The utility wrangler
He's growing his company water system by water system - so that a Philly-area company now controls water delivery everywhere from Texas to Maine.
Senior vice president of corporate development - i.e. the growth guy - for Aqua America, the water utility holding company based in Bryn Mawr. Under Kropilak's steady hand, the company has morphed from regional company to national player, serving more than 2.8 million residents in more than a dozen states.
And he's not just a salesman:
Kropilak, his wife and two teenage sons live in Valley Forge, in an Aqua-serviced area. No Brita water filters at his house: He joked that the water is so pure, "I don't even use a cup."
How he got into the water game: Kropilak was first driven by legal aspirations. A western Pennsylvania native, he went to law school at Columbia University. After a stint at the Philadelphia law firm Morgan Lewis, he came to Aqua America as an assistant general counsel. Eventually he realized he wanted to get in on the deal-making; one Villanova MBA later he got a seat at the table. Aqua has expanded into seven states under his leadership.
He doesn't wear a mask but...: Kropilak works such long hours he referred to himself as the "Phantom of the water company." During his days on the legal side he'd often be there until 3 a.m. working on deals. These days he tries to get home before midnight.
If you're looking for stock tips: Kropilak thinks he's in a growth industry. "I think water is going to continue to be a very valuable asset. I think clean, safe drinking water is going to be in increased demand."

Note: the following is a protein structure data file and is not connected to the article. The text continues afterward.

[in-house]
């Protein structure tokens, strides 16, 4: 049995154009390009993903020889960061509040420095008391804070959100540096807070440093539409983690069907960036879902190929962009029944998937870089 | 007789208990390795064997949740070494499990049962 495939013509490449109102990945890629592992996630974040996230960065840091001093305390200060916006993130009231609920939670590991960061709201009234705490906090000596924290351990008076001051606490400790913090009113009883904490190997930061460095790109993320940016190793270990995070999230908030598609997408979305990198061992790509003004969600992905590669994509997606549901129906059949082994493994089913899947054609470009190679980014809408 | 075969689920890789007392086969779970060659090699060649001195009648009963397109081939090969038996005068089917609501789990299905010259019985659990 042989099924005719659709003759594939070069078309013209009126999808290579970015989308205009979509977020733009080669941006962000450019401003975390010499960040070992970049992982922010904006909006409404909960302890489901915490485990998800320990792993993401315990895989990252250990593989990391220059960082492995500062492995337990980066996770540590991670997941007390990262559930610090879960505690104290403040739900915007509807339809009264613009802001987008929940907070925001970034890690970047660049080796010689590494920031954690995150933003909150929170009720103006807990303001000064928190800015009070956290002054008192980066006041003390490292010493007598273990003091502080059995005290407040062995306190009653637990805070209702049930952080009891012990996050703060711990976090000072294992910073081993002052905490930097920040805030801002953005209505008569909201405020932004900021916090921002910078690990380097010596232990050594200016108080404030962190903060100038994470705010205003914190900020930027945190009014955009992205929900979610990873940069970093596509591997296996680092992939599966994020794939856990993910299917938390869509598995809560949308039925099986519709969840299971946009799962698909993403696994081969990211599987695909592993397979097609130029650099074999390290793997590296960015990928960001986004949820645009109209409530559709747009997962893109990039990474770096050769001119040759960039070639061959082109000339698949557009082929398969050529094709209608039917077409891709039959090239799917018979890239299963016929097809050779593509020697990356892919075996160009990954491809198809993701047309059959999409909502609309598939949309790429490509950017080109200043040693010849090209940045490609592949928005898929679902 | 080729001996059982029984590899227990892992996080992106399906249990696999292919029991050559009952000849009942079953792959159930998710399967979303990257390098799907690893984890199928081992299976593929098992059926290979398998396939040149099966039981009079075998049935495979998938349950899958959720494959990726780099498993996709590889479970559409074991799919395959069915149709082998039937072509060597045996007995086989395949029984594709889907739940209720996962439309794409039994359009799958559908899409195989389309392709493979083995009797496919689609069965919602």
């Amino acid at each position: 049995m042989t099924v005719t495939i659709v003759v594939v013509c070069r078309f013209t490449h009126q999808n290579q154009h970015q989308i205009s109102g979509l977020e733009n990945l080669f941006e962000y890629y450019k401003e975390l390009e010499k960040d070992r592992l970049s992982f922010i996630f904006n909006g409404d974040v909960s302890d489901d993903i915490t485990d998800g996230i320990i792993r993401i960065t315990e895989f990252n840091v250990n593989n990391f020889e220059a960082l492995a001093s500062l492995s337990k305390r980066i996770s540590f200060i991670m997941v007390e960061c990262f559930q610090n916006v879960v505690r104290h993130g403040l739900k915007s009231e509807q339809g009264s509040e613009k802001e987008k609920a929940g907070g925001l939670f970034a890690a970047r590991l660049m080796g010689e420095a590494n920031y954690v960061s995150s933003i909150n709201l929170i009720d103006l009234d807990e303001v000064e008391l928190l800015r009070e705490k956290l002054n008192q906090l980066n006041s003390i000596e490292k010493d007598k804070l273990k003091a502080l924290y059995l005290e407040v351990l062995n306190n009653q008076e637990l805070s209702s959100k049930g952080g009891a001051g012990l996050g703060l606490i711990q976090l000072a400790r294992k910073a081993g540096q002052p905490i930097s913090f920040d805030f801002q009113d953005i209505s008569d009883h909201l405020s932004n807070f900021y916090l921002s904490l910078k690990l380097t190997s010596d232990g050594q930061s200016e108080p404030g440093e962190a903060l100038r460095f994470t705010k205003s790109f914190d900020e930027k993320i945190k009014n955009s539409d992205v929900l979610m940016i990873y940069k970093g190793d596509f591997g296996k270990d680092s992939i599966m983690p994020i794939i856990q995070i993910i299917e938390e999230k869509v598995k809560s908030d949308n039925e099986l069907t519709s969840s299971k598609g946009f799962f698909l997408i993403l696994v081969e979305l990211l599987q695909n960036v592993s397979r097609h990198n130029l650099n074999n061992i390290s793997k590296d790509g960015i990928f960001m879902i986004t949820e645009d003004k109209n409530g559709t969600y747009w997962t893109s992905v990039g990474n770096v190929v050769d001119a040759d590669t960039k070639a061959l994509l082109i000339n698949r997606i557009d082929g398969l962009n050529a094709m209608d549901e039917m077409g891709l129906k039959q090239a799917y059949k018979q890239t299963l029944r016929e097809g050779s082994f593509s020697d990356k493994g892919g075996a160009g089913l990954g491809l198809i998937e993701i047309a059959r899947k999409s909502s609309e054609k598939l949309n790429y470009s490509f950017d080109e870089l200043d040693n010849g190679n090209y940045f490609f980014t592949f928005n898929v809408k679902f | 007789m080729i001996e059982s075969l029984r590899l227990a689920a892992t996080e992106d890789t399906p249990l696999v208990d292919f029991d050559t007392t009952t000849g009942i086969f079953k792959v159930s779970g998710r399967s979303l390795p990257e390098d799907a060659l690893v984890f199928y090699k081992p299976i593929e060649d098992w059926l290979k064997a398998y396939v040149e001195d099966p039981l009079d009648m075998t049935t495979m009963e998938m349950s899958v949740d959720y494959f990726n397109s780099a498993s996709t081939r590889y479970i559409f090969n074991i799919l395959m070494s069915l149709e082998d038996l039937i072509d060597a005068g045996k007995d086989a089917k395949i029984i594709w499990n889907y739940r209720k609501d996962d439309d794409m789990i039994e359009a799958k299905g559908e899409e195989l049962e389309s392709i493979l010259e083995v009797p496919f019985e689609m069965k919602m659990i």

OK, let's address the critiques:
Many of Aqua America's acquisitions are public water companies. Some argue that governments sell public assets for a one-time cash payment, leaving residents to deal with higher fees and less regulation of services, but Kropilak thinks private management can be a boon. "A lot of times the municipal manager will feel the municipality shouldn't be in the water business. Usually there's a visionary that says, 'I don't see the need, we're not any more efficient than a private business.' "
Even 50-year-old execs have a goofy side: A few years ago, on a ski trip with the kids, Kropilak learned to snowboard. Now, he's added surf lessons to his regime. And he's taking guitar classes, too. (Ask him to play "Against the Wind" sometime.) - Catherine Lucey,
Daily News staff writer